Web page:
Chicken Fat - The Youth Fitness Song (short version)
(Note: The music does not begin playing until 12 seconds into the recording.)
Chicken Fat - The Youth Fitness Song (long version)
How to Edit Songs - This is how I originally created my "Verbal
Blend" mix. (One of the DPS Institute participants recommended using the program "Garage Band.")
Race the Music!
The Silly Pirate Song
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Verbal Blend for Windows Media Player
(This is a very large file and takes a little while to open.)
Note: Play the song and ignore the actual video ....
...... it was kind of a gag for the Student Leadership Conference!
The History of “Chicken Fat”
a.k.a. The Youth Fitness Song
In the mid-1950’s an International study concluded that US children were far less fit than their counterparts around the world. As a result, President Dwight Eisenhower formed a Council on Youth Physical Fitness; however, not much became of it during his term in office.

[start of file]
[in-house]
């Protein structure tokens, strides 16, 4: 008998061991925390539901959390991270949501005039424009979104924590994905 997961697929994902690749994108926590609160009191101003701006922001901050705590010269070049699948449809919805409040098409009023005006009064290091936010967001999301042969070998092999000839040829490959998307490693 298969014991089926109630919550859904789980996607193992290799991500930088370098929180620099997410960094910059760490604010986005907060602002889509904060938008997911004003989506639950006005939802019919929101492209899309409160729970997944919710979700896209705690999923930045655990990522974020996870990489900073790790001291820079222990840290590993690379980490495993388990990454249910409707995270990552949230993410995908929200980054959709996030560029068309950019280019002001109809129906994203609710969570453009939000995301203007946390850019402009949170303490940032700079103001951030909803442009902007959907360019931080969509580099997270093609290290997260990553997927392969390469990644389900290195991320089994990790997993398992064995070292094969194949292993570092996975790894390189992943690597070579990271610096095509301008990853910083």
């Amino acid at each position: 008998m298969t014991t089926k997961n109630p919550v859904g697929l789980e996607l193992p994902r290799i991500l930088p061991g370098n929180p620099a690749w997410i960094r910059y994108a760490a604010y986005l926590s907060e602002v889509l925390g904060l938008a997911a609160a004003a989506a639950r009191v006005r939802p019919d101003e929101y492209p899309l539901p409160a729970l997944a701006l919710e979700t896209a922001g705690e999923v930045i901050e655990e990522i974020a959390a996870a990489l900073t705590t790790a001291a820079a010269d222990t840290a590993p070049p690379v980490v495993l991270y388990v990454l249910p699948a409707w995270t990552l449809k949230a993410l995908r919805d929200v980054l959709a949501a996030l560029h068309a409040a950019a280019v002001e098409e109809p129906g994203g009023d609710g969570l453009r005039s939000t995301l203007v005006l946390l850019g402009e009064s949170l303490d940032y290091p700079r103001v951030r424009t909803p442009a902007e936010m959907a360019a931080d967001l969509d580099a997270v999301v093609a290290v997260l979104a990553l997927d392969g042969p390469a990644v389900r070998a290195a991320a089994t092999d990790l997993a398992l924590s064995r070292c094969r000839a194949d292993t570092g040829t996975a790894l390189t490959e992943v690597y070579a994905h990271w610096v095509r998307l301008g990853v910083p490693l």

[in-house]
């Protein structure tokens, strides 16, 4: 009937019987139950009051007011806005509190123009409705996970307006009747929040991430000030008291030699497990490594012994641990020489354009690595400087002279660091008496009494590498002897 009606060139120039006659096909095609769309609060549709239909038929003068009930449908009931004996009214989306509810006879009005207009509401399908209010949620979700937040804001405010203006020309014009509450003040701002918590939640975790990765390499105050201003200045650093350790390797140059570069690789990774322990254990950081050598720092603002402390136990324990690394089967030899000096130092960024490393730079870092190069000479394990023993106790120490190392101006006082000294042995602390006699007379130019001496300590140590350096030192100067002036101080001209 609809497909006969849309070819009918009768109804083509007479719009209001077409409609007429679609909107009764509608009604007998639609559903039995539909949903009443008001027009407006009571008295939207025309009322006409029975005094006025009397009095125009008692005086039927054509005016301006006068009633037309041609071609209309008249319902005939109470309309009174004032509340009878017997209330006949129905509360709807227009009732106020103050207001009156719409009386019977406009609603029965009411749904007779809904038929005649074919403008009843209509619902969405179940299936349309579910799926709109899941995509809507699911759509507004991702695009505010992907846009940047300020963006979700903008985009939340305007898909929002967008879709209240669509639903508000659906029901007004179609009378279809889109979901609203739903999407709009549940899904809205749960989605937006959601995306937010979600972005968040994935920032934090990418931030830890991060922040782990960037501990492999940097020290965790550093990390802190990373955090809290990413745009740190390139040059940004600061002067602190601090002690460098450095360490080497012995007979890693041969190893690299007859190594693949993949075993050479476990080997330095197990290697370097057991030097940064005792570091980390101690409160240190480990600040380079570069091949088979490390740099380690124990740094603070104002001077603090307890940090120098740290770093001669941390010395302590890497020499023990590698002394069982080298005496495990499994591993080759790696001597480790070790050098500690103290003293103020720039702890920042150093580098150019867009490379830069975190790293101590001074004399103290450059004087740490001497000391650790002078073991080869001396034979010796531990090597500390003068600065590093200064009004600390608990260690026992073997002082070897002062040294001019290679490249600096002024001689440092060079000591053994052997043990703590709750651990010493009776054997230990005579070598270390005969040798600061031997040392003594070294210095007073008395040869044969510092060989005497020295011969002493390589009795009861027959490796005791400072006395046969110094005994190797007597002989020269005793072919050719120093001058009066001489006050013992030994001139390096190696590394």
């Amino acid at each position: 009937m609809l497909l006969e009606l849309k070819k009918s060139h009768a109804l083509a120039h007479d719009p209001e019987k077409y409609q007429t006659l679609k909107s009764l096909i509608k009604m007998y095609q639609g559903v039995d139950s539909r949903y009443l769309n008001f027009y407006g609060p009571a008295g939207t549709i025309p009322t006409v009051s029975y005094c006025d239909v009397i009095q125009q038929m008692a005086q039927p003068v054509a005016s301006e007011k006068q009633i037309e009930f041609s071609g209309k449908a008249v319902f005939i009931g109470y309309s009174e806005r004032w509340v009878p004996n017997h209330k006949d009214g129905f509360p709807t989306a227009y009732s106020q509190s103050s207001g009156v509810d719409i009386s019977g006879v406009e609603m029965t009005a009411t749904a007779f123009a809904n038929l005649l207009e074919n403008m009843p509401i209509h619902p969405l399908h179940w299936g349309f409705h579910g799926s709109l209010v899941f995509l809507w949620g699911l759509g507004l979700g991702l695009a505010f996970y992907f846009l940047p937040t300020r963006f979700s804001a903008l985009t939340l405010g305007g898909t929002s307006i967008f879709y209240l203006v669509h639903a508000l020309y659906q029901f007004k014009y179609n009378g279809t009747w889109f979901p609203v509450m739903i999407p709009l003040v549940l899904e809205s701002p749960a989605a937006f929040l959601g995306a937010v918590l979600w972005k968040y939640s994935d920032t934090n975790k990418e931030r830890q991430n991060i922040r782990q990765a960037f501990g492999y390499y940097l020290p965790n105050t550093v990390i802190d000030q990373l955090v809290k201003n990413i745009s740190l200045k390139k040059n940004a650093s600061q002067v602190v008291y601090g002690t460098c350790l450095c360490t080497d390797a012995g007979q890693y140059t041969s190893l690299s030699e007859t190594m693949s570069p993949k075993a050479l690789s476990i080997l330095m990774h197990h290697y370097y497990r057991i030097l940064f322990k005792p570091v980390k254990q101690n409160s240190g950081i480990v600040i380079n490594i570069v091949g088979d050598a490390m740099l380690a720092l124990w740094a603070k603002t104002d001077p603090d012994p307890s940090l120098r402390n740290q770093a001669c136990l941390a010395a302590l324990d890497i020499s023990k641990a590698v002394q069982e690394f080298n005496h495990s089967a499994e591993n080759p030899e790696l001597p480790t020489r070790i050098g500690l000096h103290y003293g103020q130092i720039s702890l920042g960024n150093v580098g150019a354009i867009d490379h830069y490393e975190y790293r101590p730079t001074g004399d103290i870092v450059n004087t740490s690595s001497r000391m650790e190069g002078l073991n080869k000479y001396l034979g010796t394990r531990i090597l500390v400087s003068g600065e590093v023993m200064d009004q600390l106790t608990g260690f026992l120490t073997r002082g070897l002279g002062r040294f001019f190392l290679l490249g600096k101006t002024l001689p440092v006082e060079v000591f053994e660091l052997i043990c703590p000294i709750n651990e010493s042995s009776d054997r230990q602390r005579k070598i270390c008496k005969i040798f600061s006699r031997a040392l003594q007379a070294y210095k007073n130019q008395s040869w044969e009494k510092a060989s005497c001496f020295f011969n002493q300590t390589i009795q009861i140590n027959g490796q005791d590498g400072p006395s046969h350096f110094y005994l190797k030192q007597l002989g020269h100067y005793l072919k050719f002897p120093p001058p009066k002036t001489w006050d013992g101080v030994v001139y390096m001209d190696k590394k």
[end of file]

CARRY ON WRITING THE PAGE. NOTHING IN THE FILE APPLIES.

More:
Several years later, President-elect John F Kennedy wrote an article for Sports Illustrated entitled, “The Soft American.” In his article, Kennedy outlined four points of his proposed program and stated that physical fitness was very much the business of the government.
A month into his presidency, Kennedy reorganized the Presidential Council on Youth Fitness and named Charles “Bud” Wilkinson, a highly successful football coach from Oklahoma, as its Director.
One of the oddest contributions to Kennedy’s efforts had to be the “Chicken Fat” song a.k.a. the Youth Fitness Song.
About this time, the “Music Man”, written by Meredith Wilson, and performed by Robert Preston (Professor Harold Hill), was sweeping the nation. Meredith Wilson offered to write an inspirational song to motivate children to exercise and asked Robert Preston to perform the song. Capital Records donated a recording studio and an orchestra for the song to be produced.
Two versions of the song were recorded. The short version, just over 2:00 minutes, was for DJs to play on the radio. The longer, 6:00 minute, version was for use in schools. The records (45 rpm) were distributed to every public school in America so children could exercise to the song.
Only the Superintendent of the Detroit Public Schools refused to play it. She said it was “jazzy and tinny.” Also, the song was somewhat inappropriate because of the lyrics, “once more on the rise, nuts to the flabby guys.”
One time President Kennedy commented on how he liked the song but it always reminded him of “chicken sh--.” He asked that the name of the song be reconsidered but it never was.